NIST SP 800-53 stands for the National Institute of Standards and Technology Special Publication 800-53, Security and Privacy Controls for Federal Information Systems Organization. That’s a mouthful, right? This standard is critical, though.
NIST 800-53 is a set of guidelines designed to make it easier for federal agencies and contractors to meet the requirements imposed by the Federal Information Security Management Act, or FISMA.
If you’ve ever wondered why NIST 800-53 matters, this post is here to help explain it. Read on.
NIST SP 800-53 seeks mainly to increase the security of information systems used by the federal government. According to DigitalGuardian.com:
“The guidelines themselves apply to any component of an information system that stores, processes, or transmits federal information. The most recent update to the guidelines was Revision 4 in April 2013 by the Joint Task Force Transformation Initiative Interagency Working Group, part of an ongoing information security partnership among the U.S. Department of Defense, the Intelligence Community, the Committee on National Security Systems, the Department of Homeland Security, and U.S. federal civil agencies.
The guidelines are revised in accordance with the evolving nature of information security and cover areas like mobile and cloud computing, insider threats, application security, and supply chain security.”
The NIST is an agency (albeit a non-regulatory one) within the U.S. Commerce Department. It was developed to encourage and assist innovation and science through a set of defined industry standards.
What NIST 800-53 Does
Before we can talk about what NIST SP 800-53 does, let’s define what exactly it is. Here’s how Techopedia.com puts it:
“NIST 800-53 is a publication that recommends security controls for federal information systems and organizations and documents security controls for all federal information systems, except those designed for national security.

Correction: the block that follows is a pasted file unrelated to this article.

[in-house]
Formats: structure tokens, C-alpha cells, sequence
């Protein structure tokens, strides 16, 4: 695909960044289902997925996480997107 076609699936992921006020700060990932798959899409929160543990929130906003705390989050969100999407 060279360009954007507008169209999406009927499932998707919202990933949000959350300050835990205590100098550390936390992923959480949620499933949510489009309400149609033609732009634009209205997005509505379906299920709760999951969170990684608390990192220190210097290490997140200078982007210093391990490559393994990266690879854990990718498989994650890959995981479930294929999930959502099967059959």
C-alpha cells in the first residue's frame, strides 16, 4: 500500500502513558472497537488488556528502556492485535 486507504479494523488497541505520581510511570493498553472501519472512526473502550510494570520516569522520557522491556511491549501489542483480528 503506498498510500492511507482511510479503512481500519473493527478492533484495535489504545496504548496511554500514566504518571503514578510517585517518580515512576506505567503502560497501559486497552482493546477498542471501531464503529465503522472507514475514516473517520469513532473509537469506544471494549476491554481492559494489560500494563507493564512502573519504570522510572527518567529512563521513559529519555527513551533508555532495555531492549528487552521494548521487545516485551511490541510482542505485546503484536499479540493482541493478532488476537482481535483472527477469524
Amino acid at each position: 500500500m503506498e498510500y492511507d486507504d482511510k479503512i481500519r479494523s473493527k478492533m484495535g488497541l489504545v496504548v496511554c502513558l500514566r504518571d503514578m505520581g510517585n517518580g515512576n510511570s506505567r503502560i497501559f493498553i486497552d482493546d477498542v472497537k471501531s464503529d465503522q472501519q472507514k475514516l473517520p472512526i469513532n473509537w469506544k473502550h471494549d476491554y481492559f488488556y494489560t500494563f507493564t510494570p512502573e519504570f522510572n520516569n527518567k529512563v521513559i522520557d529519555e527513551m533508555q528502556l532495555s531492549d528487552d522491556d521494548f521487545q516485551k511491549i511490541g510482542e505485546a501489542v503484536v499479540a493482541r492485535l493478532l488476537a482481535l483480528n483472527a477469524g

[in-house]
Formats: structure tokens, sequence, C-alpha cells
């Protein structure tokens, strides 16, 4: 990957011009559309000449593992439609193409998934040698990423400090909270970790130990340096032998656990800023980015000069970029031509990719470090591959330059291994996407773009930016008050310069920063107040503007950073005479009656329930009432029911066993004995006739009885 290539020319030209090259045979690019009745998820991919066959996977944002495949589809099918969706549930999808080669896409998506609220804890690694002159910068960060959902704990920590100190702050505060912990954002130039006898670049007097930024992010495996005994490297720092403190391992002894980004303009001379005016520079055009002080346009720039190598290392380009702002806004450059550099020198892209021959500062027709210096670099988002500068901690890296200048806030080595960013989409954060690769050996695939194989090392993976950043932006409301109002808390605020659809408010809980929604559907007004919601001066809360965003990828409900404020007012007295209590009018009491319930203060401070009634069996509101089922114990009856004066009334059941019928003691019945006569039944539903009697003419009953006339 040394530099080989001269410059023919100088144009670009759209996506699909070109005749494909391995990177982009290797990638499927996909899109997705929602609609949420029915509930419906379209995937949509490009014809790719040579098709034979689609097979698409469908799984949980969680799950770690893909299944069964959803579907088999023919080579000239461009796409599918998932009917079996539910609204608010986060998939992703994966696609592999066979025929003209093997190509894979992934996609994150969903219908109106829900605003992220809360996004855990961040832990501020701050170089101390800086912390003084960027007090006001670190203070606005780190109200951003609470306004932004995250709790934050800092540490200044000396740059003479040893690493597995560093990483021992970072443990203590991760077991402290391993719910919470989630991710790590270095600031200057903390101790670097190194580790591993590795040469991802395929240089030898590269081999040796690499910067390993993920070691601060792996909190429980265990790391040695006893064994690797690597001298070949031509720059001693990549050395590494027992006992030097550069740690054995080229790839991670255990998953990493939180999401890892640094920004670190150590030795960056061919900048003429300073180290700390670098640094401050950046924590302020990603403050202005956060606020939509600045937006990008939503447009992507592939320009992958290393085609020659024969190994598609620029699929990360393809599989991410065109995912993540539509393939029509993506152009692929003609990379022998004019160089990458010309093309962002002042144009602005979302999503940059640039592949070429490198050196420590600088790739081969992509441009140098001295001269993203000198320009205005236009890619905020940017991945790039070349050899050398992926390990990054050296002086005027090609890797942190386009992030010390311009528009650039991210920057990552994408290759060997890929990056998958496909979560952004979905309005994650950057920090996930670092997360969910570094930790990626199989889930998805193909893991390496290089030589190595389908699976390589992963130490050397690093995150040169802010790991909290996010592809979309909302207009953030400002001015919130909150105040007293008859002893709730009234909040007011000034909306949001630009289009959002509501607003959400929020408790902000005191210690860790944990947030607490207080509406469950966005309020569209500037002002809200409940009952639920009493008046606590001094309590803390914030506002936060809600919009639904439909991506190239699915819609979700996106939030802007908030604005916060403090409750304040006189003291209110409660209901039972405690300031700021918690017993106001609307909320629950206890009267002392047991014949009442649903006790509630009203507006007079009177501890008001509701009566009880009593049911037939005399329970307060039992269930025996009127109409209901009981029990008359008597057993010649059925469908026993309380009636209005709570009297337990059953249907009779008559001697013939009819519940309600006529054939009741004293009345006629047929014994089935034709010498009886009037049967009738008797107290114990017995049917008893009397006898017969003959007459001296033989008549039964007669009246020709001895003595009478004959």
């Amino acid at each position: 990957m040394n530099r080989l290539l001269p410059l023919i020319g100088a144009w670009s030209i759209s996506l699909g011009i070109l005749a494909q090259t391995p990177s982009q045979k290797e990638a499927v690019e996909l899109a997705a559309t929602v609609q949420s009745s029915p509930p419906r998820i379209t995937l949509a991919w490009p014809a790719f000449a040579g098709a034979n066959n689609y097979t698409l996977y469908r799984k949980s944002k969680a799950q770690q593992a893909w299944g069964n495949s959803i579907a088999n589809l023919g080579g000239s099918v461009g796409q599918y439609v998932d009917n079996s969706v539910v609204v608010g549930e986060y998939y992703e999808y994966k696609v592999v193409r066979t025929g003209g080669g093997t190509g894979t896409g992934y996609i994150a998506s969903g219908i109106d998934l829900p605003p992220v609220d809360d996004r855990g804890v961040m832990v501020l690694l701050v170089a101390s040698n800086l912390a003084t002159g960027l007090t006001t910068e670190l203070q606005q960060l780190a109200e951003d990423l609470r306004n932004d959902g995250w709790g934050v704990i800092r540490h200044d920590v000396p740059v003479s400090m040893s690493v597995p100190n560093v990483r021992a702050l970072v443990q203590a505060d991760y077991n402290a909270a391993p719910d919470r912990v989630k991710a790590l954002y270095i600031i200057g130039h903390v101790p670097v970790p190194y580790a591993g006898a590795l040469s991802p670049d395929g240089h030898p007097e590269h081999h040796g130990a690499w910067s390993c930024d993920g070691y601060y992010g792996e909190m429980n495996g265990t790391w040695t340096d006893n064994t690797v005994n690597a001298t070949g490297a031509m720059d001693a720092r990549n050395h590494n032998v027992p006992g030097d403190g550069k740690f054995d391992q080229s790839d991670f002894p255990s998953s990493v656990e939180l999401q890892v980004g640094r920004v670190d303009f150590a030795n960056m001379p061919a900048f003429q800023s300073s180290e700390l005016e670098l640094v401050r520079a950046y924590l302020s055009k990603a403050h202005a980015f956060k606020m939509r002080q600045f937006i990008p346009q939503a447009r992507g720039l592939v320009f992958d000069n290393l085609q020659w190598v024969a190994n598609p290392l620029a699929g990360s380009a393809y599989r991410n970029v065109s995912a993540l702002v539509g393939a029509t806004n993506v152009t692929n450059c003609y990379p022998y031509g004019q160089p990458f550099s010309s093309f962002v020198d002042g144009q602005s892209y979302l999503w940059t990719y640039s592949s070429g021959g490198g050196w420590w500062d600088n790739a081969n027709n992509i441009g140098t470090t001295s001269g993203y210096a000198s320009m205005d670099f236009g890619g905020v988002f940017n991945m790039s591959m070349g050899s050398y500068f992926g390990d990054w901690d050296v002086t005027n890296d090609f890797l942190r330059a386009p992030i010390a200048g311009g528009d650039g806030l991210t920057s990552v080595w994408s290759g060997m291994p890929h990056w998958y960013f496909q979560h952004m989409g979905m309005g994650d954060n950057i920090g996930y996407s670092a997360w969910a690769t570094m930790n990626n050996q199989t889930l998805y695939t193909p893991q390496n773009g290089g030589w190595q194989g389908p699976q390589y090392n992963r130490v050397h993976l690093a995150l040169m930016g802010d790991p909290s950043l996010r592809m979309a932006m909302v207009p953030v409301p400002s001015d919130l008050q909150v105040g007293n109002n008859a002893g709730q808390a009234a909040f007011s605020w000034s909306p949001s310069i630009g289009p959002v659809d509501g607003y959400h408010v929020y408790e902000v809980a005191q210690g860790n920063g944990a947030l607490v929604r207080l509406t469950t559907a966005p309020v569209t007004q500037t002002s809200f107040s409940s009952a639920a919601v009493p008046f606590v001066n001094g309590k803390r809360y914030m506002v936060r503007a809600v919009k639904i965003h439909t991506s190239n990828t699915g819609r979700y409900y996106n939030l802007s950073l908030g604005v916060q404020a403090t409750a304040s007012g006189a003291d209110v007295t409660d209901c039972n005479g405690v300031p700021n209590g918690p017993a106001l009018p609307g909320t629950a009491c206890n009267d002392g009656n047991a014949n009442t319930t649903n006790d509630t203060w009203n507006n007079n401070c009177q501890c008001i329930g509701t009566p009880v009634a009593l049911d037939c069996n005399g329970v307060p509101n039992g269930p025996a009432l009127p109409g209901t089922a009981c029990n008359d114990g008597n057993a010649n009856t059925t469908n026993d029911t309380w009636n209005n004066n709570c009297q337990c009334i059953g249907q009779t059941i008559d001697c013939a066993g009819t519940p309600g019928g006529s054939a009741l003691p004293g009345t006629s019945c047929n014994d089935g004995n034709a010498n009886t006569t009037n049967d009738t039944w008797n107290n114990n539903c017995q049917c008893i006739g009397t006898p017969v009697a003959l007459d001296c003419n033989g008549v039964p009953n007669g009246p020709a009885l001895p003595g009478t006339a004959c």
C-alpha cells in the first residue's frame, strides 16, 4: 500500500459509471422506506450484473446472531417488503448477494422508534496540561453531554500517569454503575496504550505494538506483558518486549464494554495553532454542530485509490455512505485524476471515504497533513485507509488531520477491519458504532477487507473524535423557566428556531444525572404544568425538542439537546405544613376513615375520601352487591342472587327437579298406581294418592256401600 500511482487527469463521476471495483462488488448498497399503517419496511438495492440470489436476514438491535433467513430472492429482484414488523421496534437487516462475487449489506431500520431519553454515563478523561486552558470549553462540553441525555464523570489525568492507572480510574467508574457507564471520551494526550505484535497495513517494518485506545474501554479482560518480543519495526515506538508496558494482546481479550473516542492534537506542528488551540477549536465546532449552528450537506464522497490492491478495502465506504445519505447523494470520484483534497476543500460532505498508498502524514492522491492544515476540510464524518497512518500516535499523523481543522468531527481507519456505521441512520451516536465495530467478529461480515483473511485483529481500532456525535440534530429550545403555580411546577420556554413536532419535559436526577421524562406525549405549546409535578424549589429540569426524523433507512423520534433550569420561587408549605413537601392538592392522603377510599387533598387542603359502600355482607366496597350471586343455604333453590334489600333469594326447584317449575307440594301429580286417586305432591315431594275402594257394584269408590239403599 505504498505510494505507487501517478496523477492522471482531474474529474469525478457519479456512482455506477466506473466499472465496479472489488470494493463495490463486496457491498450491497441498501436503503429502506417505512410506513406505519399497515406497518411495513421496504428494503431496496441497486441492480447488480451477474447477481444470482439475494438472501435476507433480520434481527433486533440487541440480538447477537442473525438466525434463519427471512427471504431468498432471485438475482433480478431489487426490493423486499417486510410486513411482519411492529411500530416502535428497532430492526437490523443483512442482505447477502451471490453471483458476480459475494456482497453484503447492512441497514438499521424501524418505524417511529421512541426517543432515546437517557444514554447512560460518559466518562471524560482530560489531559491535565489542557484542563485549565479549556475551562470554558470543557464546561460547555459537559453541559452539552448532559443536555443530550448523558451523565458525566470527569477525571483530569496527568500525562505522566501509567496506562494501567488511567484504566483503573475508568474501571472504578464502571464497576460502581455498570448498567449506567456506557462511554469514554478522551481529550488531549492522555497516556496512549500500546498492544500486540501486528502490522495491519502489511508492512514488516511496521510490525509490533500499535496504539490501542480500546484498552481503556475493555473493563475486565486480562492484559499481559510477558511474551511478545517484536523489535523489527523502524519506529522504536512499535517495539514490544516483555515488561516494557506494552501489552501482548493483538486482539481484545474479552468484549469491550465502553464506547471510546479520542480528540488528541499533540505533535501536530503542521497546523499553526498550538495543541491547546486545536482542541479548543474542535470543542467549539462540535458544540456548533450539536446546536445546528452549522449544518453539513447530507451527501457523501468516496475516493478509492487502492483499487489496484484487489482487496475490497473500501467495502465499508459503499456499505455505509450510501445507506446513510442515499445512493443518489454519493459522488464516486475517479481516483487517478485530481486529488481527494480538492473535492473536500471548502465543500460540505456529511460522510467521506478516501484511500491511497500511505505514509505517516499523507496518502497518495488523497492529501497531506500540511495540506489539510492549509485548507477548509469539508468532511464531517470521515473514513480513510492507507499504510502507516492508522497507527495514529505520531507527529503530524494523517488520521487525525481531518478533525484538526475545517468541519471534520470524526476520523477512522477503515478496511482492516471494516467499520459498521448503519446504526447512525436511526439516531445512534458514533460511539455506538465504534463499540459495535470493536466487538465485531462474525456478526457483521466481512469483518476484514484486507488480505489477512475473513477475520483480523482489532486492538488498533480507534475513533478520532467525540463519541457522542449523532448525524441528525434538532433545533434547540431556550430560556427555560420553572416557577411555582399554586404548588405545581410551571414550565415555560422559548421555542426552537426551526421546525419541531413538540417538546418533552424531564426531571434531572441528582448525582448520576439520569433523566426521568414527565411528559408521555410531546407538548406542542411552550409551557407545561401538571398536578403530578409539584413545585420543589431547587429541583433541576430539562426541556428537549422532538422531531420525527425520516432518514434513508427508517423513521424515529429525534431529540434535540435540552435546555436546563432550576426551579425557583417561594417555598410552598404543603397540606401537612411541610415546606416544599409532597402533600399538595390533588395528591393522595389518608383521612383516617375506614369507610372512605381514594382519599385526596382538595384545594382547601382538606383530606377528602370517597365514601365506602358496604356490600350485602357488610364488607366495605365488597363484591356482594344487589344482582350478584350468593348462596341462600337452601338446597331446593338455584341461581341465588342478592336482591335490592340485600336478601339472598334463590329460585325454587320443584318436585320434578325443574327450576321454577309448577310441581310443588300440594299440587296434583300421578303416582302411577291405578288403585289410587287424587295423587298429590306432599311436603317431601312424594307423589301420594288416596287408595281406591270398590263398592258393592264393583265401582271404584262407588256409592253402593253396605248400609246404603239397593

NIST 800-53 is published by the National Institute of Standards and Technology, which creates and promotes the standards used by federal agencies to implement the Federal Information Security Management Act (FISMA) and manage other programs designed to protect information and promote information security. Agencies are expected to meet NIST guidelines and standards within one year of publication.”
NIST SP 800-53 provides an exhaustive catalog of controls designed to make federal information systems more resilient. These controls are fully operational and technical and designed to create management safeguards that can then be used by various information systems. The standard seeks to promote integrity, confidentiality, and security of federal information systems.
Another primary purpose of NIST SP 800-53 is risk management. By ensuring control compliance, NIST SP 800-53 helps federal contractors employ risk management programs that keep information safe and secure.
NIST SP 800-53 does this by defining 18 different sections of what it calls the NIST SP 800-53 security control family. These are as follows:
- Access Control
- Audit and Accountability
- Awareness and Training
- Configuration Management
- Contingency Planning
- Identification and Authentication
- Incident Response
- Media Protection
- Personnel Security
- Physical and Environmental Protection
- Program Management
- Risk Assessment
- Security Assessment and Authorization
- System and Communications Protection
- System and Information Integrity
- System and Services Acquisition
Read more:Why Follow NIST 800-53?